University of Southern California
Regulatory Discretion And Firm Success: An Examination Of U.S. Hydroelectric Facility Licensing, 1900-2012.
While prior studies have examined the role of policy formation by legislators on firm performance, survival and entry and exit, few studies have examined the effect of policy implementation by regulatory agencies on firms. This study addresses that gap by looking directly at state-level regulatory agencies and their impact on firm entry and survival. Empirically, I examine the licensing hydroelectric facilities in the U.S. from 1900 to 2012. I suggest that the discretion given to regulatory officials to interpret and implement policy creates political opportunity structures which firms and external stakeholders exploit to their advantage in a differential and non-linear fashion.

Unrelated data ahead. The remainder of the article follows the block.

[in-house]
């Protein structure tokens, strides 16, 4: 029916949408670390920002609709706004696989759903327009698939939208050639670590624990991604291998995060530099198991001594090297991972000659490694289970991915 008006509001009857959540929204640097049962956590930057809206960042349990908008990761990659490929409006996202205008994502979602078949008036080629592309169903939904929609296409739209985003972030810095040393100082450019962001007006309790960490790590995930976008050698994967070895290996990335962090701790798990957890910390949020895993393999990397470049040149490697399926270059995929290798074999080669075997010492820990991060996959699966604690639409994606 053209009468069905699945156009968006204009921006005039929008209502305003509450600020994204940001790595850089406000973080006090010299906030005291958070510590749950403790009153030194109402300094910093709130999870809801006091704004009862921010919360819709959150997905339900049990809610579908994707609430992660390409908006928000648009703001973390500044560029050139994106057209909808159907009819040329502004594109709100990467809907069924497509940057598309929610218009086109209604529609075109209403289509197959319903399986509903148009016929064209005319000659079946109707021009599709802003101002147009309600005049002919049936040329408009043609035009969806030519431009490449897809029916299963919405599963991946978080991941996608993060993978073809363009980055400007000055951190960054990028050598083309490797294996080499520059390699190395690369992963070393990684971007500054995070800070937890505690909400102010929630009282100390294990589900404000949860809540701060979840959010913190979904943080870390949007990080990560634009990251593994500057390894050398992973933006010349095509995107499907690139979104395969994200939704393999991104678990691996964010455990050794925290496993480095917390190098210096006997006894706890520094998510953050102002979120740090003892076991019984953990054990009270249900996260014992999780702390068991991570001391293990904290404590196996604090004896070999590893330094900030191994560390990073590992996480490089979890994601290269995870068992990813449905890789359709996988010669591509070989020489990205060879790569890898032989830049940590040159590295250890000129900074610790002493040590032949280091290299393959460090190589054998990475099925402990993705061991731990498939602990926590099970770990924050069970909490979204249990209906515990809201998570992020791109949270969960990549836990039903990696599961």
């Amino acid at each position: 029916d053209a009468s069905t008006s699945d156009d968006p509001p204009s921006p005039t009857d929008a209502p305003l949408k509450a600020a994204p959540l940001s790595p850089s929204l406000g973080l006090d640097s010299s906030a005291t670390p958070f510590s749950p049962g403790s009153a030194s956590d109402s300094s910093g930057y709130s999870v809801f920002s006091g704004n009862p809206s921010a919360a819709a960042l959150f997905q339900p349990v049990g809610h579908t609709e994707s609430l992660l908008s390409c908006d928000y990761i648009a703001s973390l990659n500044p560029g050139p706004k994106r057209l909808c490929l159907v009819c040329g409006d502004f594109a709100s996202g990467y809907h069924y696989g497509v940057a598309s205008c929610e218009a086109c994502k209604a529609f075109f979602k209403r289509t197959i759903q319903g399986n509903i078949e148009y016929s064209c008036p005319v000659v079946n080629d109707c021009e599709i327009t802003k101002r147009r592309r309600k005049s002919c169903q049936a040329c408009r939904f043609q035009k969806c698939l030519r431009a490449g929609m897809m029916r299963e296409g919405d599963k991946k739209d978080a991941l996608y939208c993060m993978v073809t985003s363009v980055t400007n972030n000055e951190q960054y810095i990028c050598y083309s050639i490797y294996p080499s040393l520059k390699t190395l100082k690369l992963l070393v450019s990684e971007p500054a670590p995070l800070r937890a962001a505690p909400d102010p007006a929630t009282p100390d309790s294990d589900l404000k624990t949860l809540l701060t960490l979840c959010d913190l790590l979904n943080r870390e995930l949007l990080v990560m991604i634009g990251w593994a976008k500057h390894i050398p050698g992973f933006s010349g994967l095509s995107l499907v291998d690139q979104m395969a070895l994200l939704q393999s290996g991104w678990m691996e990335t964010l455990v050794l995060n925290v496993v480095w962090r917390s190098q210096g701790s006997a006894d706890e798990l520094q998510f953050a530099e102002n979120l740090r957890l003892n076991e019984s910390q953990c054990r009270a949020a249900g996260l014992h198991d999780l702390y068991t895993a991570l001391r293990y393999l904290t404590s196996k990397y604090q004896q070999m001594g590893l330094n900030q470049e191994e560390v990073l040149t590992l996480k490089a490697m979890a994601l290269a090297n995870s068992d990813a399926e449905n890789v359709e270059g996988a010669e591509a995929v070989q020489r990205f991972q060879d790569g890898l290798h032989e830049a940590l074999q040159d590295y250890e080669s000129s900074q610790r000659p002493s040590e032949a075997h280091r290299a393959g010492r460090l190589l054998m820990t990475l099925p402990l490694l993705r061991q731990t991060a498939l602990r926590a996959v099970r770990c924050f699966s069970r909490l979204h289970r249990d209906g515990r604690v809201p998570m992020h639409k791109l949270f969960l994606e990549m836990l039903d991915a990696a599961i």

Jake Grandy is a PhD Candidate in Strategy at the Marshall School of Business, University of Southern California. His research agenda explores how firms influence and are influenced by external stakeholders (government, social movement organizations, the media, consumers, local communities). He draws on stakeholder theory, institutional theory and the resource-based view to examine this issue in the context of corporate social responsibility. For example, his recent research (with Shon Hiatt and Brandon Lee, in Organization Science) uses data on U.S. petroleum companies to show how different tactics employed by environmental activists differentially affected firms’ internal and external responses. His dissertation extends this line of research and examines how firms’ success and survival is affected by the interaction of different regulatory conditions and social movement pressures.